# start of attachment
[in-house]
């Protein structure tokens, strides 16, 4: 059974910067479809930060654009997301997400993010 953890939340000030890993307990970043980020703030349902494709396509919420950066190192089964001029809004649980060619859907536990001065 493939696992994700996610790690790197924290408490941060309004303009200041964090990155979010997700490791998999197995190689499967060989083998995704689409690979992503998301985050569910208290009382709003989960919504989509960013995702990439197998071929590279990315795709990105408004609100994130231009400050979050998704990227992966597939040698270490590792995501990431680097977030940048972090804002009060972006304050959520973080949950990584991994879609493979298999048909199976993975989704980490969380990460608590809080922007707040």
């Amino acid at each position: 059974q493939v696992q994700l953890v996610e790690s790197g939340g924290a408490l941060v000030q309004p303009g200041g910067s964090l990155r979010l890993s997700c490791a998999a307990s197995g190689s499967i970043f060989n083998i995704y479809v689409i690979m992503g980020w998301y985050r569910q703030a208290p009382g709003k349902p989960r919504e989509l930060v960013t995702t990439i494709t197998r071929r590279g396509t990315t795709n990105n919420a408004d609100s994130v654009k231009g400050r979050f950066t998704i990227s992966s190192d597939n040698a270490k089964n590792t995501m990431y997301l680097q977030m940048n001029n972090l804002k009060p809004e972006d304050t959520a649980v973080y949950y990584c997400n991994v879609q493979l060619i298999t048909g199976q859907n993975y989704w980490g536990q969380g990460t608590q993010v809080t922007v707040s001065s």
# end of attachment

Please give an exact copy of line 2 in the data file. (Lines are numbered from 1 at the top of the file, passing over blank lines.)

């Protein structure tokens, strides 16, 4: 059974910067479809930060654009997301997400993010 953890939340000030890993307990970043980020703030349902494709396509919420950066190192089964001029809004649980060619859907536990001065 493939696992994700996610790690790197924290408490941060309004303009200041964090990155979010997700490791998999197995190689499967060989083998995704689409690979992503998301985050569910208290009382709003989960919504989509960013995702990439197998071929590279990315795709990105408004609100994130231009400050979050998704990227992966597939040698270490590792995501990431680097977030940048972090804002009060972006304050959520973080949950990584991994879609493979298999048909199976993975989704980490969380990460608590809080922007707040």